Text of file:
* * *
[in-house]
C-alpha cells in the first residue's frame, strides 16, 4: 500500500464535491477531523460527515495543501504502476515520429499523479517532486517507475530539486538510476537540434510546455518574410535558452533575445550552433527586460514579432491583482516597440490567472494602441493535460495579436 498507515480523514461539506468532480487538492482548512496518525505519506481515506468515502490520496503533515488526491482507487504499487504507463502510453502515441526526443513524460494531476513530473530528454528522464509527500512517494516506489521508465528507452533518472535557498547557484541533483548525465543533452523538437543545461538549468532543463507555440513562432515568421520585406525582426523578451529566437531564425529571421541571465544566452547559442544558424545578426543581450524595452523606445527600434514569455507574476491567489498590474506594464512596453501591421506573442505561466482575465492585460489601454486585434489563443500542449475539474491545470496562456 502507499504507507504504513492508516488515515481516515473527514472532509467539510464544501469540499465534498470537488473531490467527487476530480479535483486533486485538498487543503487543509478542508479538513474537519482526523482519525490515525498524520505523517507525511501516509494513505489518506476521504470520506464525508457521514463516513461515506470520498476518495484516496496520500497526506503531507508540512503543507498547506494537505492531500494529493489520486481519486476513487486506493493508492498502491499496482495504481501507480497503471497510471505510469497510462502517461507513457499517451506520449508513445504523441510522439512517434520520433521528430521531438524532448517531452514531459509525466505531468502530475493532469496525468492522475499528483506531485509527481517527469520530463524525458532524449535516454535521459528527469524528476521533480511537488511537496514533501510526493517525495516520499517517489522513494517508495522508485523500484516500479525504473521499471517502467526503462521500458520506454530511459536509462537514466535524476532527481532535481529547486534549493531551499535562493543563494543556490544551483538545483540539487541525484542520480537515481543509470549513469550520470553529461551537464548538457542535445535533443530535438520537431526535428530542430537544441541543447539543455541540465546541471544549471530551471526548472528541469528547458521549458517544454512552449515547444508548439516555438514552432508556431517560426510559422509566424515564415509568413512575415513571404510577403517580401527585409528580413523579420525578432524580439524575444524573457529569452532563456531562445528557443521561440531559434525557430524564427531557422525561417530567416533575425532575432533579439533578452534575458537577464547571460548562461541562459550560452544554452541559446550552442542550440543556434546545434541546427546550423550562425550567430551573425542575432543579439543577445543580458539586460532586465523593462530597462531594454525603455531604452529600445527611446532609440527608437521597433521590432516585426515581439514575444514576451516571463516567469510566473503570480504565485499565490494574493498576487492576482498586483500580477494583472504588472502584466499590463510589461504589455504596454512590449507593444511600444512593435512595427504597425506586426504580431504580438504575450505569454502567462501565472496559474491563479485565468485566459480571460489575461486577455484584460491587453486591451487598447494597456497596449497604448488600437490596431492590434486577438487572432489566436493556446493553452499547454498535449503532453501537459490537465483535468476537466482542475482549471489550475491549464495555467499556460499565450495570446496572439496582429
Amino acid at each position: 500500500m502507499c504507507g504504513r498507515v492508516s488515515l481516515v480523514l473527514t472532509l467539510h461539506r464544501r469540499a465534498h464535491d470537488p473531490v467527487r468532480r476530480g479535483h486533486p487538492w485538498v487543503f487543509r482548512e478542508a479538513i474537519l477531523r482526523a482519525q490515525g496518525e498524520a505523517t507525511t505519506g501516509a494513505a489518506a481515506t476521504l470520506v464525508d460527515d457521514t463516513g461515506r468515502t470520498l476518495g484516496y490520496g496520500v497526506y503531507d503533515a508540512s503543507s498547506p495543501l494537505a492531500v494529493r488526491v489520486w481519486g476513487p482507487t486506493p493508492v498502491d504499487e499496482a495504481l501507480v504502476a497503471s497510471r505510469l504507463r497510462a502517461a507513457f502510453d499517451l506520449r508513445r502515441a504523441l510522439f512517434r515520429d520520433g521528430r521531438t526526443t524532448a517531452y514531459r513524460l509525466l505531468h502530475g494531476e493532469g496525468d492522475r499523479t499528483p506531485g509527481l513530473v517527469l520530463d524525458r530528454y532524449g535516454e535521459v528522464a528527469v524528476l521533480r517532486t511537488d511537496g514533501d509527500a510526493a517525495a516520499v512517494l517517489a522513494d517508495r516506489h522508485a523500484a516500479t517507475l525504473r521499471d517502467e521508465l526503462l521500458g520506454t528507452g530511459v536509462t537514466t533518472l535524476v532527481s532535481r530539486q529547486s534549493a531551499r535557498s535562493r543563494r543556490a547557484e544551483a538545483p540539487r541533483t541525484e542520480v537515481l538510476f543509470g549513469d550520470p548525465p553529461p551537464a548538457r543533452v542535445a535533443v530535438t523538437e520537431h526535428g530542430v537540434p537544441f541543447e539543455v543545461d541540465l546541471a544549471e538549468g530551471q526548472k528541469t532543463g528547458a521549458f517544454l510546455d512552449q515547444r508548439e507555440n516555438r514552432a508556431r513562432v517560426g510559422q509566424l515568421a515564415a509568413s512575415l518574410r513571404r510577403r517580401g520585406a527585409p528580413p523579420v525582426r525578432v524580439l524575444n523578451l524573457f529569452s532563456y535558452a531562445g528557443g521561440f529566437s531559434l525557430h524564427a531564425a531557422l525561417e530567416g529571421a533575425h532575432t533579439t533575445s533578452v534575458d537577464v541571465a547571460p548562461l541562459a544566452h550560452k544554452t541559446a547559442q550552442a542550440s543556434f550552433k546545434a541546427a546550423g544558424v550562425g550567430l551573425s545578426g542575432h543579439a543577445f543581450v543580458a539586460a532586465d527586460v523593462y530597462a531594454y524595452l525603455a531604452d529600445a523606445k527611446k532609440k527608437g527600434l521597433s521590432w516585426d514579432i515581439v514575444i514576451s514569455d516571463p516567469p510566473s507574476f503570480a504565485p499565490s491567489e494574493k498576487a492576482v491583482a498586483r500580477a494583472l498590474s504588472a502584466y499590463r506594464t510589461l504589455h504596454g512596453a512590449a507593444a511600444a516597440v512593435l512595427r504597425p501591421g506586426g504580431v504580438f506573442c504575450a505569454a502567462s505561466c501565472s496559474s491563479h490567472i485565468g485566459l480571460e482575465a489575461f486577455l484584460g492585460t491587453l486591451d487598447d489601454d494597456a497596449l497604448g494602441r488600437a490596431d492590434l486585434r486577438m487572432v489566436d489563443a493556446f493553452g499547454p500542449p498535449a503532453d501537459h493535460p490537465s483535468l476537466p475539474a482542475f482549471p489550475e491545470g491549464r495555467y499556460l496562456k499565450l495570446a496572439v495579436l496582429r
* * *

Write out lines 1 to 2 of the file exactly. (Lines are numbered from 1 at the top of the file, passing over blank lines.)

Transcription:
[in-house]
C-alpha cells in the first residue's frame, strides 16, 4: 500500500464535491477531523460527515495543501504502476515520429499523479517532486517507475530539486538510476537540434510546455518574410535558452533575445550552433527586460514579432491583482516597440490567472494602441493535460495579436 498507515480523514461539506468532480487538492482548512496518525505519506481515506468515502490520496503533515488526491482507487504499487504507463502510453502515441526526443513524460494531476513530473530528454528522464509527500512517494516506489521508465528507452533518472535557498547557484541533483548525465543533452523538437543545461538549468532543463507555440513562432515568421520585406525582426523578451529566437531564425529571421541571465544566452547559442544558424545578426543581450524595452523606445527600434514569455507574476491567489498590474506594464512596453501591421506573442505561466482575465492585460489601454486585434489563443500542449475539474491545470496562456 502507499504507507504504513492508516488515515481516515473527514472532509467539510464544501469540499465534498470537488473531490467527487476530480479535483486533486485538498487543503487543509478542508479538513474537519482526523482519525490515525498524520505523517507525511501516509494513505489518506476521504470520506464525508457521514463516513461515506470520498476518495484516496496520500497526506503531507508540512503543507498547506494537505492531500494529493489520486481519486476513487486506493493508492498502491499496482495504481501507480497503471497510471505510469497510462502517461507513457499517451506520449508513445504523441510522439512517434520520433521528430521531438524532448517531452514531459509525466505531468502530475493532469496525468492522475499528483506531485509527481517527469520530463524525458532524449535516454535521459528527469524528476521533480511537488511537496514533501510526493517525495516520499517517489522513494517508495522508485523500484516500479525504473521499471517502467526503462521500458520506454530511459536509462537514466535524476532527481532535481529547486534549493531551499535562493543563494543556490544551483538545483540539487541525484542520480537515481543509470549513469550520470553529461551537464548538457542535445535533443530535438520537431526535428530542430537544441541543447539543455541540465546541471544549471530551471526548472528541469528547458521549458517544454512552449515547444508548439516555438514552432508556431517560426510559422509566424515564415509568413512575415513571404510577403517580401527585409528580413523579420525578432524580439524575444524573457529569452532563456531562445528557443521561440531559434525557430524564427531557422525561417530567416533575425532575432533579439533578452534575458537577464547571460548562461541562459550560452544554452541559446550552442542550440543556434546545434541546427546550423550562425550567430551573425542575432543579439543577445543580458539586460532586465523593462530597462531594454525603455531604452529600445527611446532609440527608437521597433521590432516585426515581439514575444514576451516571463516567469510566473503570480504565485499565490494574493498576487492576482498586483500580477494583472504588472502584466499590463510589461504589455504596454512590449507593444511600444512593435512595427504597425506586426504580431504580438504575450505569454502567462501565472496559474491563479485565468485566459480571460489575461486577455484584460491587453486591451487598447494597456497596449497604448488600437490596431492590434486577438487572432489566436493556446493553452499547454498535449503532453501537459490537465483535468476537466482542475482549471489550475491549464495555467499556460499565450495570446496572439496582429